Prof. Gerber leads research aimed at connecting stress and physical activity. Among many of his projects, he is working on the development of an online coaching system for physical activity to improve further the motivation to exercise. He has published several studies on how physical activity can be used to cope with stress and stress-related diseases.

Prof. Markus Gerber in his office (Image: Martina R. Hestericová)
“For example, we looked at what type of exercise fight stress the best. We compared the influence of cardio with dancing, ball sports, weightlifting and aerobics. Surprisingly, we found that only ball games and dancing had a strong stress buffering effect. A possible explanations could be the underlying effect of social interaction.”

Prof. Markus Gerber leads research aimed at connecting stress and physical activity. Among many of his projects, he is working on the development of an online coaching system for physical activity to improve further the motivation to exercise. Apart from that, he is trying to address the possibility to use physical activity as a co-treatment or replacement for mental disorder therapies.

However, these findings do not offer a universal recipe for success. You should simply find a sport that suits your personal needs, preferences and expectations.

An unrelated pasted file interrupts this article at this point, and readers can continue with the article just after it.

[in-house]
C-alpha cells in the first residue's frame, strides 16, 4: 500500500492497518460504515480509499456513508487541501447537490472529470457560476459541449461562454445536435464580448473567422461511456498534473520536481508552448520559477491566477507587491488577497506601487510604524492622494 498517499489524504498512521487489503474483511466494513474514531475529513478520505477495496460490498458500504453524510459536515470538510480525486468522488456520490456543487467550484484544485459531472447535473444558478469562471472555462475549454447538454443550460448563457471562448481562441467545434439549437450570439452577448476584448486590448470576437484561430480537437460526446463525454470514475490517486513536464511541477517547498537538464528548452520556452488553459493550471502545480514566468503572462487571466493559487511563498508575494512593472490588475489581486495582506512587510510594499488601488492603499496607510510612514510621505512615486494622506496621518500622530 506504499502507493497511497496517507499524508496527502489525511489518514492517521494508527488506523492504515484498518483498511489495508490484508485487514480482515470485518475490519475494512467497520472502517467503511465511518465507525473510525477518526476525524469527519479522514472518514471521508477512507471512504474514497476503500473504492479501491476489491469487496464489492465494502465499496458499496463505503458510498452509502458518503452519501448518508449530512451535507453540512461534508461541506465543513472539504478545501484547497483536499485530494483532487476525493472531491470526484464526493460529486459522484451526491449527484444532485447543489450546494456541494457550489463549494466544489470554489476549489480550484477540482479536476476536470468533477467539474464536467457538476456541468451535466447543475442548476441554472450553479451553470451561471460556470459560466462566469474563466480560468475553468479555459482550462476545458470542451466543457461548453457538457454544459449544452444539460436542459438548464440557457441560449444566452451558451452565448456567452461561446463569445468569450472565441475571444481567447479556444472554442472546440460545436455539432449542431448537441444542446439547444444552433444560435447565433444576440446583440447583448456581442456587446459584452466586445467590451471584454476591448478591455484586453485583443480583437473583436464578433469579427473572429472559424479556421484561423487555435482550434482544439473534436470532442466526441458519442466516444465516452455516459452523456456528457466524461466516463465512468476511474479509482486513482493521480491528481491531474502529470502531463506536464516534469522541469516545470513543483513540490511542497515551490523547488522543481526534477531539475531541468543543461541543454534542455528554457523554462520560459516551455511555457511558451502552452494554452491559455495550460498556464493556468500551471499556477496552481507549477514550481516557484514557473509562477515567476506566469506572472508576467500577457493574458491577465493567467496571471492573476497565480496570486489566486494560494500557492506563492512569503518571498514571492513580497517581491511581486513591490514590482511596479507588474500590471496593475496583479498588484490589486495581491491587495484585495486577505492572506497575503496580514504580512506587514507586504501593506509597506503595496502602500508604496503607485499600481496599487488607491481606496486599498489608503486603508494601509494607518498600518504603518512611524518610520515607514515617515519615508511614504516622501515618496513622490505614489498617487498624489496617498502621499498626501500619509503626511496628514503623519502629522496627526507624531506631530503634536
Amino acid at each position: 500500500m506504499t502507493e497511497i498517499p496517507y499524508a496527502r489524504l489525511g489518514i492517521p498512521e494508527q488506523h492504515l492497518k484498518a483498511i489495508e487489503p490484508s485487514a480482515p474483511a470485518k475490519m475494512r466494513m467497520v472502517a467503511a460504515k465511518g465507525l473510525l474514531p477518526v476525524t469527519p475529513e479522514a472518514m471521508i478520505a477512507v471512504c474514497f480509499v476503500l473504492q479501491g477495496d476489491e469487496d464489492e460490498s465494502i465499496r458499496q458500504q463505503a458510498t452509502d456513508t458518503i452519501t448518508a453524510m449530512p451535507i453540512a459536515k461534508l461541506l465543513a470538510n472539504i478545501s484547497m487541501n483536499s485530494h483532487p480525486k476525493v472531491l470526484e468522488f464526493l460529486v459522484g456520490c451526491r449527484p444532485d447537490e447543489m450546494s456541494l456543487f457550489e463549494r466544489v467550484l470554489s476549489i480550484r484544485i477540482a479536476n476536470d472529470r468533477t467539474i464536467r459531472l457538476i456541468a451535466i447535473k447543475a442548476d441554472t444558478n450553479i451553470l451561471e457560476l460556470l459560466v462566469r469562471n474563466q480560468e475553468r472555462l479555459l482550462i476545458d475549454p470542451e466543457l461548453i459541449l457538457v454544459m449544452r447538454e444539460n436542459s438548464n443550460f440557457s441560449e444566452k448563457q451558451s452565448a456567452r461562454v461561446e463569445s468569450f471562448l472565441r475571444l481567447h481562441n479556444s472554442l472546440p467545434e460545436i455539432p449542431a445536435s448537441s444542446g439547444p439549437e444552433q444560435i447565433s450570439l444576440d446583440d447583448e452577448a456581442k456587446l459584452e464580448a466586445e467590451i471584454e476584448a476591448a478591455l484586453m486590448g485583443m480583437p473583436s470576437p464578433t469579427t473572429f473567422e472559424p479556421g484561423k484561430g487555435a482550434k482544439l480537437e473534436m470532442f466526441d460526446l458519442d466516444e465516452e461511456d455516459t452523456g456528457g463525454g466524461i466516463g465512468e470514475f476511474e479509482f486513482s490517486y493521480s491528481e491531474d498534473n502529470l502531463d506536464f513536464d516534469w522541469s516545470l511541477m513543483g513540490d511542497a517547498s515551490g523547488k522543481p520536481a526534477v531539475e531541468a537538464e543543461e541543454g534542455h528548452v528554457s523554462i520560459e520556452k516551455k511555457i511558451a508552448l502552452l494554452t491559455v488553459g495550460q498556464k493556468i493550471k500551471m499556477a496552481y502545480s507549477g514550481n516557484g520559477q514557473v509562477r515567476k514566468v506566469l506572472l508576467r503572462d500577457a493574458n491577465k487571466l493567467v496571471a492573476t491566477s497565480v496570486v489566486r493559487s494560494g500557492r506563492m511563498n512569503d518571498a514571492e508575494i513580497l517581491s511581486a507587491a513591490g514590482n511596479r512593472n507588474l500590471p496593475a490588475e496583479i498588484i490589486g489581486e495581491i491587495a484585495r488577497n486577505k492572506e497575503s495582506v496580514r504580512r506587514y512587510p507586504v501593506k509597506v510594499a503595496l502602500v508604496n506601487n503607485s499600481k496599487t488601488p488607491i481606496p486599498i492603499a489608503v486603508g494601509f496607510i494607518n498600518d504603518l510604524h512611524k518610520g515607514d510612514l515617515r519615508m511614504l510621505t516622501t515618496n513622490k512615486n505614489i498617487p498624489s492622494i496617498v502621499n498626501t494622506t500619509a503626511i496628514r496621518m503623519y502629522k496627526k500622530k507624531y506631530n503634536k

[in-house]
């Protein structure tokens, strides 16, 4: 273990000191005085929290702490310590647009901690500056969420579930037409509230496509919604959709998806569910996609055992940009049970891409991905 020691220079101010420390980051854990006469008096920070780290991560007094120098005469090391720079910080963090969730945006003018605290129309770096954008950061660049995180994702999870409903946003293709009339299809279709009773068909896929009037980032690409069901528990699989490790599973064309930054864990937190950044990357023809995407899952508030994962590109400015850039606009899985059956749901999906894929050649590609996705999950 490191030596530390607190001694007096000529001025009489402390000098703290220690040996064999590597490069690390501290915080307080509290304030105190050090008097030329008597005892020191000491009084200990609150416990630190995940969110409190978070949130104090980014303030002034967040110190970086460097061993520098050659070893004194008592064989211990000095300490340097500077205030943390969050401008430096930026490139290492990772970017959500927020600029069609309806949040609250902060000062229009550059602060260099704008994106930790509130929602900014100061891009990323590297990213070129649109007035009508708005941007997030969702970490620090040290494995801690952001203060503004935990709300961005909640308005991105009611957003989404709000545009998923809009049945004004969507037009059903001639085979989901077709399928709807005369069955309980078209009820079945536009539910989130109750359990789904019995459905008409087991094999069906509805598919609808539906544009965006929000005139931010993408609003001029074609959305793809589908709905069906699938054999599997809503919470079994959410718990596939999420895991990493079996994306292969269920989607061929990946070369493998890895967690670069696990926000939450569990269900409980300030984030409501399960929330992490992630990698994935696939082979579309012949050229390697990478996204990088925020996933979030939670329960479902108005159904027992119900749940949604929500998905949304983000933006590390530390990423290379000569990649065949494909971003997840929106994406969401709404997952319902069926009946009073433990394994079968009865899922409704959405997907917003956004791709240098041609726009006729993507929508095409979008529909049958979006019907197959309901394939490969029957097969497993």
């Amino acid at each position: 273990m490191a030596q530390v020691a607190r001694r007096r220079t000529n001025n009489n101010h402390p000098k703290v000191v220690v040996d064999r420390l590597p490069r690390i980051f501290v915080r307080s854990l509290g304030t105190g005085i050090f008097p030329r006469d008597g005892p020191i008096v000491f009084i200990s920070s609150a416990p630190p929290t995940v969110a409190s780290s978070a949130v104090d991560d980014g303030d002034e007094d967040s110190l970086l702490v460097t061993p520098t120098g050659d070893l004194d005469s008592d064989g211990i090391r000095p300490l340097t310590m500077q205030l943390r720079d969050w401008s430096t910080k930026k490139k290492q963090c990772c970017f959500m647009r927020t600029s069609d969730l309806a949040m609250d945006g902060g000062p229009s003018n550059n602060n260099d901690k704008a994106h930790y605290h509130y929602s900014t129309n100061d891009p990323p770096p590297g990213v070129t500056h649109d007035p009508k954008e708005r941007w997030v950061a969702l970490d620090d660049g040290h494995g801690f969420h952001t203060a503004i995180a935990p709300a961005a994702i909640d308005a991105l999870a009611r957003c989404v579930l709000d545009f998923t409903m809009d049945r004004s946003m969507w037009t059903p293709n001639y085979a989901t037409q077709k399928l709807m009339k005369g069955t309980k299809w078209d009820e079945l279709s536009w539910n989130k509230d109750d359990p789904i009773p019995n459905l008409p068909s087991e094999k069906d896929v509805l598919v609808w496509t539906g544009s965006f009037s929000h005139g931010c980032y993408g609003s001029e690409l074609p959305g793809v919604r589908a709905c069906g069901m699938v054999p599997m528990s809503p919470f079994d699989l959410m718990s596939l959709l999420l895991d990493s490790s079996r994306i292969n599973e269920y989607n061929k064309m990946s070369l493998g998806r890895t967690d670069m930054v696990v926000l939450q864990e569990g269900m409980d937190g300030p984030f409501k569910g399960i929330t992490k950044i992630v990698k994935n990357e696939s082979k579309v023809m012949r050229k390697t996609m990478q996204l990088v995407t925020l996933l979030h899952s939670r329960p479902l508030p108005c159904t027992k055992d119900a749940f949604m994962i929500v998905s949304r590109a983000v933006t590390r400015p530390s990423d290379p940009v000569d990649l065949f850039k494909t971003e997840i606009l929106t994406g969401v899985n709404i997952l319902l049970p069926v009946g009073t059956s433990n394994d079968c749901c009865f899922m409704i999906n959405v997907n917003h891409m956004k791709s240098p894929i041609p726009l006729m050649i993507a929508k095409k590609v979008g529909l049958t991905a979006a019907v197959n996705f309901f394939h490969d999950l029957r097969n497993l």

No pain, no gain

Staying fit does not only mean eating healthy and having some physical activity, it is crucial to exercise regularly and as often as possible. The reason is simple: the positive outcomes of exercise do not last very long.

“Research shows, that there are not only chronic effects of physical activity, but also acute. In other words: if you go walking or running for 30 minutes, your body will profit from a stress buffering effect, which will last for about 4 hours,” explained Prof. Gerber. “I, therefore, suggest doing your physical activity during your lunch break, because it will protect you from stress for the entire afternoon.”

Another possibility would be to walk or cycle to work instead of taking public transport. If this is not possible for you, even smaller doses of physical activity will do.

“There is this golden rule of 30 minutes of physical activity per day. This, however, does not mean you have to play football or go running; any form of physical activity, that gets you at least a bit out of breath counts. These times of activation should last at least 10 minutes, and can be added up over the course of the day.”

Dear students and postdocs, the “take-home message” is quite clear: find an activity that makes you happy and do it on a regular basis. Your body and mind, and perhaps even your projects will benefit from it.

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The University of Basel has an international reputation of outstanding achievements in research and teaching. Founded in 1460, the University of Basel is the oldest university in Switzerland and has a history of success going back over 550 years. Learn more